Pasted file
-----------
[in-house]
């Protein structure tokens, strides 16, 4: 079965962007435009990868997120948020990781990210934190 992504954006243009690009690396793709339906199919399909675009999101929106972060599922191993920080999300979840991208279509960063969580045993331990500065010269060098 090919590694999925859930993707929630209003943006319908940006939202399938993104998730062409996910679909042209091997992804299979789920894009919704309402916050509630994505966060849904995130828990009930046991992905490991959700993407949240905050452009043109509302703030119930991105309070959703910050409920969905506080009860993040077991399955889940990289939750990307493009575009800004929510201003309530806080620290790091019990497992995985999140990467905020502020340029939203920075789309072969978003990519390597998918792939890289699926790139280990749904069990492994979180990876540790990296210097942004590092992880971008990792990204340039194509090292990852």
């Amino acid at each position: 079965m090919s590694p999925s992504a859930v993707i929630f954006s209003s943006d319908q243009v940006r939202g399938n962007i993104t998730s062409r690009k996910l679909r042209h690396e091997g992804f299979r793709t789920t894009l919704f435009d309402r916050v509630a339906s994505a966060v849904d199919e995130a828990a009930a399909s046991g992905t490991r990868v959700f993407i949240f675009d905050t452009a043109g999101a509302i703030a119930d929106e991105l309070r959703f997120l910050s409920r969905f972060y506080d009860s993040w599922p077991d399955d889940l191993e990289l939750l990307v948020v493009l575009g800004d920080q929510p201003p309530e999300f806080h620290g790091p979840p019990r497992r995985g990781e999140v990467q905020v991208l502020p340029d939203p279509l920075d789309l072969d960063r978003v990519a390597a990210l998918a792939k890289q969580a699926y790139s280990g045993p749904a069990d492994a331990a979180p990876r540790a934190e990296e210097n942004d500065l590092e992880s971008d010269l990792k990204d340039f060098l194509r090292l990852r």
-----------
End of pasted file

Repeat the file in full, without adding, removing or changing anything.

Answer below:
[in-house]
């Protein structure tokens, strides 16, 4: 079965962007435009990868997120948020990781990210934190 992504954006243009690009690396793709339906199919399909675009999101929106972060599922191993920080999300979840991208279509960063969580045993331990500065010269060098 090919590694999925859930993707929630209003943006319908940006939202399938993104998730062409996910679909042209091997992804299979789920894009919704309402916050509630994505966060849904995130828990009930046991992905490991959700993407949240905050452009043109509302703030119930991105309070959703910050409920969905506080009860993040077991399955889940990289939750990307493009575009800004929510201003309530806080620290790091019990497992995985999140990467905020502020340029939203920075789309072969978003990519390597998918792939890289699926790139280990749904069990492994979180990876540790990296210097942004590092992880971008990792990204340039194509090292990852």
């Amino acid at each position: 079965m090919s590694p999925s992504a859930v993707i929630f954006s209003s943006d319908q243009v940006r939202g399938n962007i993104t998730s062409r690009k996910l679909r042209h690396e091997g992804f299979r793709t789920t894009l919704f435009d309402r916050v509630a339906s994505a966060v849904d199919e995130a828990a009930a399909s046991g992905t490991r990868v959700f993407i949240f675009d905050t452009a043109g999101a509302i703030a119930d929106e991105l309070r959703f997120l910050s409920r969905f972060y506080d009860s993040w599922p077991d399955d889940l191993e990289l939750l990307v948020v493009l575009g800004d920080q929510p201003p309530e999300f806080h620290g790091p979840p019990r497992r995985g990781e999140v990467q905020v991208l502020p340029d939203p279509l920075d789309l072969d960063r978003v990519a390597a990210l998918a792939k890289q969580a699926y790139s280990g045993p749904a069990d492994a331990a979180p990876r540790a934190e990296e210097n942004d500065l590092e992880s971008d010269l990792k990204d340039f060098l194509r090292l990852r």